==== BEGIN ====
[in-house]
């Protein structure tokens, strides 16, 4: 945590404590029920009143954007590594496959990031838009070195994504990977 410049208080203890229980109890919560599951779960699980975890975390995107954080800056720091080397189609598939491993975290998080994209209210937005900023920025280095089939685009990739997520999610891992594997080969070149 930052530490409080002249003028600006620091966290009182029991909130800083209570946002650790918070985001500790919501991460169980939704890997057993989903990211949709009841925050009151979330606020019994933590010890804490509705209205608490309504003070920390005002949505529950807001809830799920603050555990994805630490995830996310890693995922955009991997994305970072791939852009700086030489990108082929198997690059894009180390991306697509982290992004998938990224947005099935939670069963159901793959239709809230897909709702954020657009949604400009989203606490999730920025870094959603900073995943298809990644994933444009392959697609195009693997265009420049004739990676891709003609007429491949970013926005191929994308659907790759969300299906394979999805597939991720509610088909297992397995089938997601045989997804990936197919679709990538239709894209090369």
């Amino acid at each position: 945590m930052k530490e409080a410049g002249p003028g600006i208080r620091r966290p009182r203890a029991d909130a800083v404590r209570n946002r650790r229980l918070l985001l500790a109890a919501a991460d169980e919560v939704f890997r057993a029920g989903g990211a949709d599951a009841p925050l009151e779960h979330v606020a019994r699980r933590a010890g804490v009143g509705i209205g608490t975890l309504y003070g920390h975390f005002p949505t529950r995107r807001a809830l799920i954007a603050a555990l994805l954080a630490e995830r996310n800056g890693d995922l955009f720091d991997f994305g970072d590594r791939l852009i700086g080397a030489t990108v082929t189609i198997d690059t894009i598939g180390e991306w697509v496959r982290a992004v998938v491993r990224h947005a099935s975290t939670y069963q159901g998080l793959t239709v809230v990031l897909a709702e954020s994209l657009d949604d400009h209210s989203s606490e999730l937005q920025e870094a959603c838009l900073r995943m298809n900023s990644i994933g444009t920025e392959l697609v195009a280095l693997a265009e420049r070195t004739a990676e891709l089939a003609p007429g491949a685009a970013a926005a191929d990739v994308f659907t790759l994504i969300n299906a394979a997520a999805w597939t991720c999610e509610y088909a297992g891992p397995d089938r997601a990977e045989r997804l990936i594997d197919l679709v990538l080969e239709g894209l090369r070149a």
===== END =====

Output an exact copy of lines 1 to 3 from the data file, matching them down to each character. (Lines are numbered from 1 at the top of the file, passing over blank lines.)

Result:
[in-house]
């Protein structure tokens, strides 16, 4: 945590404590029920009143954007590594496959990031838009070195994504990977 410049208080203890229980109890919560599951779960699980975890975390995107954080800056720091080397189609598939491993975290998080994209209210937005900023920025280095089939685009990739997520999610891992594997080969070149 930052530490409080002249003028600006620091966290009182029991909130800083209570946002650790918070985001500790919501991460169980939704890997057993989903990211949709009841925050009151979330606020019994933590010890804490509705209205608490309504003070920390005002949505529950807001809830799920603050555990994805630490995830996310890693995922955009991997994305970072791939852009700086030489990108082929198997690059894009180390991306697509982290992004998938990224947005099935939670069963159901793959239709809230897909709702954020657009949604400009989203606490999730920025870094959603900073995943298809990644994933444009392959697609195009693997265009420049004739990676891709003609007429491949970013926005191929994308659907790759969300299906394979999805597939991720509610088909297992397995089938997601045989997804990936197919679709990538239709894209090369």
């Amino acid at each position: 945590m930052k530490e409080a410049g002249p003028g600006i208080r620091r966290p009182r203890a029991d909130a800083v404590r209570n946002r650790r229980l918070l985001l500790a109890a919501a991460d169980e919560v939704f890997r057993a029920g989903g990211a949709d599951a009841p925050l009151e779960h979330v606020a019994r699980r933590a010890g804490v009143g509705i209205g608490t975890l309504y003070g920390h975390f005002p949505t529950r995107r807001a809830l799920i954007a603050a555990l994805l954080a630490e995830r996310n800056g890693d995922l955009f720091d991997f994305g970072d590594r791939l852009i700086g080397a030489t990108v082929t189609i198997d690059t894009i598939g180390e991306w697509v496959r982290a992004v998938v491993r990224h947005a099935s975290t939670y069963q159901g998080l793959t239709v809230v990031l897909a709702e954020s994209l657009d949604d400009h209210s989203s606490e999730l937005q920025e870094a959603c838009l900073r995943m298809n900023s990644i994933g444009t920025e392959l697609v195009a280095l693997a265009e420049r070195t004739a990676e891709l089939a003609p007429g491949a685009a970013a926005a191929d990739v994308f659907t790759l994504i969300n299906a394979a997520a999805w597939t991720c999610e509610y088909a297992g891992p397995d089938r997601a990977e045989r997804l990936i594997d197919l679709v990538l080969e239709g894209l090369r070149a």